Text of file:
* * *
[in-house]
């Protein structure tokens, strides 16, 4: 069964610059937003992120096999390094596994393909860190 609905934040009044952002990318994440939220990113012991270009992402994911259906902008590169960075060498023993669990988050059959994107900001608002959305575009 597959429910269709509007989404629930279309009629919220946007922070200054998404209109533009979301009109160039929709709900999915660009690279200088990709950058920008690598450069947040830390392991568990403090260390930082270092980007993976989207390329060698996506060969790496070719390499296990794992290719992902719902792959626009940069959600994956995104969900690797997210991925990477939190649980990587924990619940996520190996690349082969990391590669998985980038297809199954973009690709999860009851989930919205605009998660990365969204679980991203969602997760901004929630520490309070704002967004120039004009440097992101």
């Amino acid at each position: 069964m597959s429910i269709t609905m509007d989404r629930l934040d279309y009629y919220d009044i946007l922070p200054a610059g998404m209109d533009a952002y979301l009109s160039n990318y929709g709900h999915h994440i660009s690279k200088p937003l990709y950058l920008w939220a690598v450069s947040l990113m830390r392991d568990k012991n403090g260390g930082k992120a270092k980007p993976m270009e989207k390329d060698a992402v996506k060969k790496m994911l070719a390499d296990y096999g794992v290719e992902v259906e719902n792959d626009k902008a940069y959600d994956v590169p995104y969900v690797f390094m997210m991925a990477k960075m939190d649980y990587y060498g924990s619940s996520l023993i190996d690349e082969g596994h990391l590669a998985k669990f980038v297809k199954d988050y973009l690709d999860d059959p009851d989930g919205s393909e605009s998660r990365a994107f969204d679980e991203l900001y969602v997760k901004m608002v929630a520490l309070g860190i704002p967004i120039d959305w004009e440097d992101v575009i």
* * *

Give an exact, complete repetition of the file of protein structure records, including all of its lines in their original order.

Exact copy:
[in-house]
């Protein structure tokens, strides 16, 4: 069964610059937003992120096999390094596994393909860190 609905934040009044952002990318994440939220990113012991270009992402994911259906902008590169960075060498023993669990988050059959994107900001608002959305575009 597959429910269709509007989404629930279309009629919220946007922070200054998404209109533009979301009109160039929709709900999915660009690279200088990709950058920008690598450069947040830390392991568990403090260390930082270092980007993976989207390329060698996506060969790496070719390499296990794992290719992902719902792959626009940069959600994956995104969900690797997210991925990477939190649980990587924990619940996520190996690349082969990391590669998985980038297809199954973009690709999860009851989930919205605009998660990365969204679980991203969602997760901004929630520490309070704002967004120039004009440097992101």
């Amino acid at each position: 069964m597959s429910i269709t609905m509007d989404r629930l934040d279309y009629y919220d009044i946007l922070p200054a610059g998404m209109d533009a952002y979301l009109s160039n990318y929709g709900h999915h994440i660009s690279k200088p937003l990709y950058l920008w939220a690598v450069s947040l990113m830390r392991d568990k012991n403090g260390g930082k992120a270092k980007p993976m270009e989207k390329d060698a992402v996506k060969k790496m994911l070719a390499d296990y096999g794992v290719e992902v259906e719902n792959d626009k902008a940069y959600d994956v590169p995104y969900v690797f390094m997210m991925a990477k960075m939190d649980y990587y060498g924990s619940s996520l023993i190996d690349e082969g596994h990391l590669a998985k669990f980038v297809k199954d988050y973009l690709d999860d059959p009851d989930g919205s393909e605009s998660r990365a994107f969204d679980e991203l900001y969602v997760k901004m608002v929630a520490l309070g860190i704002p967004i120039d959305w004009e440097d992101v575009i």